Ghana’s ruling party, the National Democratic Congress (NDC), will officially launch President John Dramani Mahama’s re-election bid on Saturday, four months before the West African country’s presidential, parliamentary and local elections.
The NDC will present Mahama and his running mate, Vice President Paa Kwesi Amissah-Arthur, as well as 235 candidates for parliament to voters at a ceremony in the Central Regional capital, Cape Coast.
Joyce Bawa Motgari, spokesperson for the Mahama 2016 re-election campaign, says the NDC is confident that Ghanaians will express their confidence in the president and re-elect him on December 7 for a second and final full four-year term.
Supporters of the main opposition New Patriotic Party (NPP) and other opposition groups have accused Mahama of gross incompetence. They contend he has failed to manage the economy effectively, resulting in suffering for many Ghanaians.
Motgari sharply disagrees. She recounts Mahama’s political journey – first an assemblyman, then a parliamentarian, minister of communications under President Jerry John Rawlings, then vice president. After former president John Evans Atta Mills died suddenly in office, Mahama was sworn in to serve as president for the remainder of Mills’ term, and went on to win election to a full term in his own right in 2012.
“This president is actually one of the most qualified individuals Ghana has ever produced. Indeed he is one of the most qualified candidates to ever become president of this beautiful country of ours,” said Motgari.
“He is poised for re-election, he believes he has delivered on his mandate to the good people of this country and I think that presently, he is the best candidate we have going into the election 2016.”
Critics say Mahatma has failed to follow through on his promise to resolve the erratic power supply, which the locals call “Dumsor” after its frequent on-and-off cycling. The unreliable power network has damaged industry and eliminated many jobs, opposition groups say, worsening the plight of workers and increasing the unemployment rate among youth.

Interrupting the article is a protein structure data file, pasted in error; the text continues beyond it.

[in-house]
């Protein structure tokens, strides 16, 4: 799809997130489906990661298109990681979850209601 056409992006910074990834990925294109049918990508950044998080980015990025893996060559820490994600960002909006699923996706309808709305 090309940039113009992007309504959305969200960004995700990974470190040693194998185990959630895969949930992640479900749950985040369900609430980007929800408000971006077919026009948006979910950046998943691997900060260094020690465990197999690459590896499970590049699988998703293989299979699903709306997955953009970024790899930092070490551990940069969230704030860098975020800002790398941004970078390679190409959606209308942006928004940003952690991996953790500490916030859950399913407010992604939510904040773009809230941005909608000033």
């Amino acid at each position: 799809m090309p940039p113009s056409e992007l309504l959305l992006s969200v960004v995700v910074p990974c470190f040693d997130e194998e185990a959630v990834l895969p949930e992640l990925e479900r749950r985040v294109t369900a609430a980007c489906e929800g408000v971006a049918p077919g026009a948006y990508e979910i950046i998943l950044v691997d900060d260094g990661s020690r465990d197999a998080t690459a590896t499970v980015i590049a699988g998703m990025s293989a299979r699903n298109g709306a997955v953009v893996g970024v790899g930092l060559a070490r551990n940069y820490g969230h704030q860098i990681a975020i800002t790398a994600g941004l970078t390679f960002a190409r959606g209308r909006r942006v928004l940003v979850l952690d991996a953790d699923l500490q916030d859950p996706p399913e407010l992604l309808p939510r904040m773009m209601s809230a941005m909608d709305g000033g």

To those criticisms of Mahama, Motgari replies: “The president has clearly demonstrated his commitment to resolving the myriad of problems that affect us as a people. … We commiserate with the situation that first and foremost all the efforts that President Mahama has made is to wean us partially of hydro power and of course to move us to a more thermal and dependable power source.”
“Let’s take note,” the spokesperson adds, “that over the years, very little has been done beyond what Akosombo dam and Bui dam have done for us in terms of hydro power. The president has actually commissioned [new power sources], and we presently have the Karpower ship, we have the AMERI power ship, we have several other thermal interventions. And presently, the challenge is no longer about power distribution, because we do have several options now in terms of power and power supply.”
About 80 percent of Ghanaians now have access to electrical power, Motgari said. “Indeed, we have had some challenges in terms of our power distribution, but I believe that more than any other leader in this country, the president has clearly demonstrated commitment to resolving the problems. … In his state of the nation address he clearly said he was going to fully fix Dumsor, and that is exactly what he has done.”
About unemployment and job creation, Mahama’s spokesperson said, “The president has actually embarked upon one of the key drivers of employment, which is to improve upon our infrastructure – in terms of education, in terms of health, in terms of power, in terms of housing and what have you. All of these developments in these key sectors in the country are to do one thing, to create jobs for the young people.”
By Peter Clottey